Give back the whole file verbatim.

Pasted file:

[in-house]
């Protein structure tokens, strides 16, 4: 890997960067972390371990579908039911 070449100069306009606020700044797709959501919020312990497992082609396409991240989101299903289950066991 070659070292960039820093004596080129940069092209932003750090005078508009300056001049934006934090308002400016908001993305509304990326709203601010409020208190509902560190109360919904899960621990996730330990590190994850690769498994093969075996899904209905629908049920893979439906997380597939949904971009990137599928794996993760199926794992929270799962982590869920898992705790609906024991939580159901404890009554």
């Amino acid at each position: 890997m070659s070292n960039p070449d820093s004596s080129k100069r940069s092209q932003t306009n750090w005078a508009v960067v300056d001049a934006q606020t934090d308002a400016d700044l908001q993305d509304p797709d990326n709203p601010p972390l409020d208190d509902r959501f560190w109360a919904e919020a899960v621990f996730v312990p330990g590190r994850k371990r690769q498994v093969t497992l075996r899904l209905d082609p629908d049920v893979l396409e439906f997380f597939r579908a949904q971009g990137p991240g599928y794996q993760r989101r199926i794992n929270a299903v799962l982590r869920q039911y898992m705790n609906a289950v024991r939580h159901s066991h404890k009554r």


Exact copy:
[in-house]
């Protein structure tokens, strides 16, 4: 890997960067972390371990579908039911 070449100069306009606020700044797709959501919020312990497992082609396409991240989101299903289950066991 070659070292960039820093004596080129940069092209932003750090005078508009300056001049934006934090308002400016908001993305509304990326709203601010409020208190509902560190109360919904899960621990996730330990590190994850690769498994093969075996899904209905629908049920893979439906997380597939949904971009990137599928794996993760199926794992929270799962982590869920898992705790609906024991939580159901404890009554």
């Amino acid at each position: 890997m070659s070292n960039p070449d820093s004596s080129k100069r940069s092209q932003t306009n750090w005078a508009v960067v300056d001049a934006q606020t934090d308002a400016d700044l908001q993305d509304p797709d990326n709203p601010p972390l409020d208190d509902r959501f560190w109360a919904e919020a899960v621990f996730v312990p330990g590190r994850k371990r690769q498994v093969t497992l075996r899904l209905d082609p629908d049920v893979l396409e439906f997380f597939r579908a949904q971009g990137p991240g599928y794996q993760r989101r199926i794992n929270a299903v799962l982590r869920q039911y898992m705790n609906a289950v024991r939580h159901s066991h404890k009554r």